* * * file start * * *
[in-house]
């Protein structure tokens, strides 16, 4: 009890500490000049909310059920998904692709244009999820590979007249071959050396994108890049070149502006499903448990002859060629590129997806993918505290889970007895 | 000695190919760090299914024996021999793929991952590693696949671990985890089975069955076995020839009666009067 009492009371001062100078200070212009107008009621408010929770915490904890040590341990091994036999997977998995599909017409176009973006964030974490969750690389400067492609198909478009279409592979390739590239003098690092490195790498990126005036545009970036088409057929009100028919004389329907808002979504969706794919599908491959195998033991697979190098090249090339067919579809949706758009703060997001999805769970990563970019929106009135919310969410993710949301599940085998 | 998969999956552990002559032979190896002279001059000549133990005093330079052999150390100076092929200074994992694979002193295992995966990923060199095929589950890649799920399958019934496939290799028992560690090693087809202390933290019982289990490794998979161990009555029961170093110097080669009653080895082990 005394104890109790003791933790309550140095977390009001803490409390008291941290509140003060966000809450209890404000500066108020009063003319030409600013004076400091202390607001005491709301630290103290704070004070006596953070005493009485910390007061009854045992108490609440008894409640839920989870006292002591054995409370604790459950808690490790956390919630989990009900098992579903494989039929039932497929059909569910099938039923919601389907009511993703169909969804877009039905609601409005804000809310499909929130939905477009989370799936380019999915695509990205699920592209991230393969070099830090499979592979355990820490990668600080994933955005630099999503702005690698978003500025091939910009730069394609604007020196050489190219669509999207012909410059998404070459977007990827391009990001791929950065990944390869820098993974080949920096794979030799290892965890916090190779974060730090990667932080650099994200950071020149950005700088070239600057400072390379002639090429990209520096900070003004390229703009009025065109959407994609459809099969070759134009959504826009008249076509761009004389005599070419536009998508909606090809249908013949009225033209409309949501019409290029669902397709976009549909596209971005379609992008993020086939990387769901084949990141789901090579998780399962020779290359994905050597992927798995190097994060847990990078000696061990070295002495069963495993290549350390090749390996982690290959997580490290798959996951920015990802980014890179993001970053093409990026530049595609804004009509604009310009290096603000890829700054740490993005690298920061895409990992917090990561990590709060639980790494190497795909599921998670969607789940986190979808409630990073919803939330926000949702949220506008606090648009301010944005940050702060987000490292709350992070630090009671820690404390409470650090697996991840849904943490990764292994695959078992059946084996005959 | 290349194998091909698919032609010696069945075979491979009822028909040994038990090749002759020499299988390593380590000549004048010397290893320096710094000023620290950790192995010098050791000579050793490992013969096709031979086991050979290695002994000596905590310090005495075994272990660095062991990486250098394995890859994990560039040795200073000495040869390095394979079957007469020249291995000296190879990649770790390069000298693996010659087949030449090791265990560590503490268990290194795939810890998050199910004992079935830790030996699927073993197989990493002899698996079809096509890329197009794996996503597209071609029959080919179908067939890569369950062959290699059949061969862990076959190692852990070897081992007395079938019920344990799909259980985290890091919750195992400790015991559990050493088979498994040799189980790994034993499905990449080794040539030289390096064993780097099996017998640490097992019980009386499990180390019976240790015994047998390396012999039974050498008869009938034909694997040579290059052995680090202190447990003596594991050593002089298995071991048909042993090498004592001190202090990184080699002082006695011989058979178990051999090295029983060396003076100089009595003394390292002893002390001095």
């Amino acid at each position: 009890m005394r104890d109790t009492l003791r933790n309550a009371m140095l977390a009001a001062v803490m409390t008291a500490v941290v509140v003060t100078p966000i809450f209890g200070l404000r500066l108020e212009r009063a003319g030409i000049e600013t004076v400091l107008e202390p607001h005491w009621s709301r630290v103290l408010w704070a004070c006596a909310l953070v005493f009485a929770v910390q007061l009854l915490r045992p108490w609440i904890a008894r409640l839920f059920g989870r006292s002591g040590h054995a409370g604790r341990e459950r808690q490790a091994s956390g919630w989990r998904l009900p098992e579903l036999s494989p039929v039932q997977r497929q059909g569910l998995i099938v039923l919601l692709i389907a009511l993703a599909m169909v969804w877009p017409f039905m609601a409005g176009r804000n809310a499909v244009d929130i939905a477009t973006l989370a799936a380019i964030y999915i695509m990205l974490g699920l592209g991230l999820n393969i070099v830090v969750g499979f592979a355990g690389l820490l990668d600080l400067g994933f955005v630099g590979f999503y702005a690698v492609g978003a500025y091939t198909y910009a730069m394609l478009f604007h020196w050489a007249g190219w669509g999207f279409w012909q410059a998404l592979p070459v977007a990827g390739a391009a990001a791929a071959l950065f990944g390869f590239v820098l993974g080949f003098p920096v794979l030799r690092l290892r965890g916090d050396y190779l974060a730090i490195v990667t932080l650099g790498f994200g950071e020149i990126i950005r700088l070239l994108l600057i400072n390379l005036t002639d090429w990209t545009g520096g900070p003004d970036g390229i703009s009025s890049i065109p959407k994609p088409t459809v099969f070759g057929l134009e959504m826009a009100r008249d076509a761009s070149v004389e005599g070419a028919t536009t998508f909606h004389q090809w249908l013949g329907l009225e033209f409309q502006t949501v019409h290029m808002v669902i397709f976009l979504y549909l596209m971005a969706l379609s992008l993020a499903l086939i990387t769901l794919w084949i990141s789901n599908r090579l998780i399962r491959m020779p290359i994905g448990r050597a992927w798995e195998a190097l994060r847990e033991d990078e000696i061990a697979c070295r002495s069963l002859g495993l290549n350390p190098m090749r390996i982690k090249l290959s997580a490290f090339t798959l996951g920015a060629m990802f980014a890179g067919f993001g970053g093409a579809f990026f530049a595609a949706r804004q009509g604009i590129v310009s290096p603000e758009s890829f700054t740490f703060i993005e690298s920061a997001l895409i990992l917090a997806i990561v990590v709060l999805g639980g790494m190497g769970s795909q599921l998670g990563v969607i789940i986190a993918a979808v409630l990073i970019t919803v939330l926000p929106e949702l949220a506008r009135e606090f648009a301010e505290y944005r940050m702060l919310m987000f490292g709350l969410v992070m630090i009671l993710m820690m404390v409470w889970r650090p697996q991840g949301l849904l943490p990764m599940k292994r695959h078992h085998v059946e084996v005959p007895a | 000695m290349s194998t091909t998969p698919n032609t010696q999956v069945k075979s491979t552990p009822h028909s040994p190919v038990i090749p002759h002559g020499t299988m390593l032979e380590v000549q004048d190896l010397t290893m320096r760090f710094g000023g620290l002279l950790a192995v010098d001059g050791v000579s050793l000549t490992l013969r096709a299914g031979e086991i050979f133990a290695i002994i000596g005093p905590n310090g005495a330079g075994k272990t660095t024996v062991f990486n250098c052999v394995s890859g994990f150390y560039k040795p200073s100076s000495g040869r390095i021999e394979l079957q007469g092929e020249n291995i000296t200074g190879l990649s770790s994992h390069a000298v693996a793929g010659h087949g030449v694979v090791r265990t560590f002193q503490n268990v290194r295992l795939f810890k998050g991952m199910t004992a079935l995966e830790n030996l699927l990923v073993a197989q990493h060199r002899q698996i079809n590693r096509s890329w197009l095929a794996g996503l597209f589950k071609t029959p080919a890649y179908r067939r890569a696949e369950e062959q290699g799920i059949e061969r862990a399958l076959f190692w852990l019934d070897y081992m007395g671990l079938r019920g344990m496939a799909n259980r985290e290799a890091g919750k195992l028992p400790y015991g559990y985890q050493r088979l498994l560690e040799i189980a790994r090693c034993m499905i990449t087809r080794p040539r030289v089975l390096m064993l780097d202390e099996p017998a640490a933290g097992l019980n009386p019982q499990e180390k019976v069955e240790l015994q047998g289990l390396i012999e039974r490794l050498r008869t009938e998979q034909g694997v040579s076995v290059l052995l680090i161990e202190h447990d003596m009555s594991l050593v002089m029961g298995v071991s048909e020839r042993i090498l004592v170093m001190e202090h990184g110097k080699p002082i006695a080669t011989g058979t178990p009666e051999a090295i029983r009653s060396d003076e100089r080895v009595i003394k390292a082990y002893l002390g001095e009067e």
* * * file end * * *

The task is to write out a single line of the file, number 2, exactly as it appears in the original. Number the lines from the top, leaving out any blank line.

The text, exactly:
């Protein structure tokens, strides 16, 4: 009890500490000049909310059920998904692709244009999820590979007249071959050396994108890049070149502006499903448990002859060629590129997806993918505290889970007895 | 000695190919760090299914024996021999793929991952590693696949671990985890089975069955076995020839009666009067 009492009371001062100078200070212009107008009621408010929770915490904890040590341990091994036999997977998995599909017409176009973006964030974490969750690389400067492609198909478009279409592979390739590239003098690092490195790498990126005036545009970036088409057929009100028919004389329907808002979504969706794919599908491959195998033991697979190098090249090339067919579809949706758009703060997001999805769970990563970019929106009135919310969410993710949301599940085998 | 998969999956552990002559032979190896002279001059000549133990005093330079052999150390100076092929200074994992694979002193295992995966990923060199095929589950890649799920399958019934496939290799028992560690090693087809202390933290019982289990490794998979161990009555029961170093110097080669009653080895082990 005394104890109790003791933790309550140095977390009001803490409390008291941290509140003060966000809450209890404000500066108020009063003319030409600013004076400091202390607001005491709301630290103290704070004070006596953070005493009485910390007061009854045992108490609440008894409640839920989870006292002591054995409370604790459950808690490790956390919630989990009900098992579903494989039929039932497929059909569910099938039923919601389907009511993703169909969804877009039905609601409005804000809310499909929130939905477009989370799936380019999915695509990205699920592209991230393969070099830090499979592979355990820490990668600080994933955005630099999503702005690698978003500025091939910009730069394609604007020196050489190219669509999207012909410059998404070459977007990827391009990001791929950065990944390869820098993974080949920096794979030799290892965890916090190779974060730090990667932080650099994200950071020149950005700088070239600057400072390379002639090429990209520096900070003004390229703009009025065109959407994609459809099969070759134009959504826009008249076509761009004389005599070419536009998508909606090809249908013949009225033209409309949501019409290029669902397709976009549909596209971005379609992008993020086939990387769901084949990141789901090579998780399962020779290359994905050597992927798995190097994060847990990078000696061990070295002495069963495993290549350390090749390996982690290959997580490290798959996951920015990802980014890179993001970053093409990026530049595609804004009509604009310009290096603000890829700054740490993005690298920061895409990992917090990561990590709060639980790494190497795909599921998670969607789940986190979808409630990073919803939330926000949702949220506008606090648009301010944005940050702060987000490292709350992070630090009671820690404390409470650090697996991840849904943490990764292994695959078992059946084996005959 | 290349194998091909698919032609010696069945075979491979009822028909040994038990090749002759020499299988390593380590000549004048010397290893320096710094000023620290950790192995010098050791000579050793490992013969096709031979086991050979290695002994000596905590310090005495075994272990660095062991990486250098394995890859994990560039040795200073000495040869390095394979079957007469020249291995000296190879990649770790390069000298693996010659087949030449090791265990560590503490268990290194795939810890998050199910004992079935830790030996699927073993197989990493002899698996079809096509890329197009794996996503597209071609029959080919179908067939890569369950062959290699059949061969862990076959190692852990070897081992007395079938019920344990799909259980985290890091919750195992400790015991559990050493088979498994040799189980790994034993499905990449080794040539030289390096064993780097099996017998640490097992019980009386499990180390019976240790015994047998390396012999039974050498008869009938034909694997040579290059052995680090202190447990003596594991050593002089298995071991048909042993090498004592001190202090990184080699002082006695011989058979178990051999090295029983060396003076100089009595003394390292002893002390001095």